Cloying sentimentality

July 21, 2016

Yesterday’s post had a somewhat ambiguous title and illustration and I’m going to continue that today. Discovery often involves enigma and paradox! I’m continuing the Alice in Wonderland theme as well. The Mock Turtle and the Griffin are the first characters in Alice with who she can have any real sympathy. In chapter 9 where we first encounter them the Mock Turtle explains that “He studied a variety of unusual subjects, including Reeling and Writing, as well as Ambition, Distraction, Uglification, and Derision.” Lessons, lessen so they become shorter every day but he avoids the logic that this would be they would dwindle to nothing by allowing his companion to change the subject. Importantly for this post the Mock Turtle is so sentimental that he becomes unbelievable, untrustworthy (my interpretation here).

In chapter 10 our interlocutor (which is how I see Alice) is asked to recount her adventures, ideally without explanation as explanation is boring. She says:

“I could tell you my adventures–beginning from this morning,’ said Alice a little timidly: ‘but it’s no use going back to yesterday, because I was a different person then”

Yesterday readers will remember she chose to go down the rabbit hole, he life undergoes what (as I pursue the metaphor relentless) we would call a phase shift. This brings me to the idea of single and double loop learning made famous by Agryris in his 1991 HBR article Teaching smart people how to learn where he uses the metaphor of a thermostat. Single loop learning is to continue to try and adjust the temperature by responding to the thermostat, double loop learning would question if the temperature was right or necessary, thus moving outside the existing mental model of decision making. I am not unique in thinking that the idea was expressed at least as well, and in a wider context, in Cyert & March’s 1963 book, A Behavioural Theory of the Firm but I just note that for the record. The switch between the two is assumed as something that we can choose to do, or be trained to do, or directed to do. The underlying assumption of intentionality is (as I suggested yesterday) purposeful in nature. Not the same type of intentionality as Alice by the way, she has no idea of outcome or purpose. Nor is it a phase shift in the sense I mean it; in Cynefin terms (like all mental model type methods and theory) it is a deliberate shift within the complicated domain rather than (as it was for Alice) a shift to the complex.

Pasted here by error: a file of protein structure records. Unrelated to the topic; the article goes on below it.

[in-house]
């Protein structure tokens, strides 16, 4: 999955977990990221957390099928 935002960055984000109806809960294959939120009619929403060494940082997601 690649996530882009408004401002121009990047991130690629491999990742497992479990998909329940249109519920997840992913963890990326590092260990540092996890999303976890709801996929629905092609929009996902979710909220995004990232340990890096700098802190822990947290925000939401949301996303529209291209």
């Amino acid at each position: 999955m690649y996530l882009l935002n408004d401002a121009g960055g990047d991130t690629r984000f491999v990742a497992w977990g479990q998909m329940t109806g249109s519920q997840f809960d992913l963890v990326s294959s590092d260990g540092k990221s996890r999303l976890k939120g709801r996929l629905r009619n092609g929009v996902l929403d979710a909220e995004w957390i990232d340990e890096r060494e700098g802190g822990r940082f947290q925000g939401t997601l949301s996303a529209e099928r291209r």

Now this gives a different perspective on my discussion yesterday of an approach based on What do I do tomorrow to create more observations like these, fewer like those using distributed ethnography as the source data: fragmented and distributed thus allowing the disintermediation of the intervention technique. In this approach we (more like Alice) encounter opportunities through experimentation. That can mean exaptive moments in which we repurpose our or other people’s capability for novel needs of our own which may not be understood in advance. The theory here is different, although the practices are in many cases similar: I learnt a lot rom Chris Agryris and his various co-authors over the years. But I come back to my theme of yesterday, we are interacting with a pattern of observations now, rather than an idealistic future state.

More tomorrow ….

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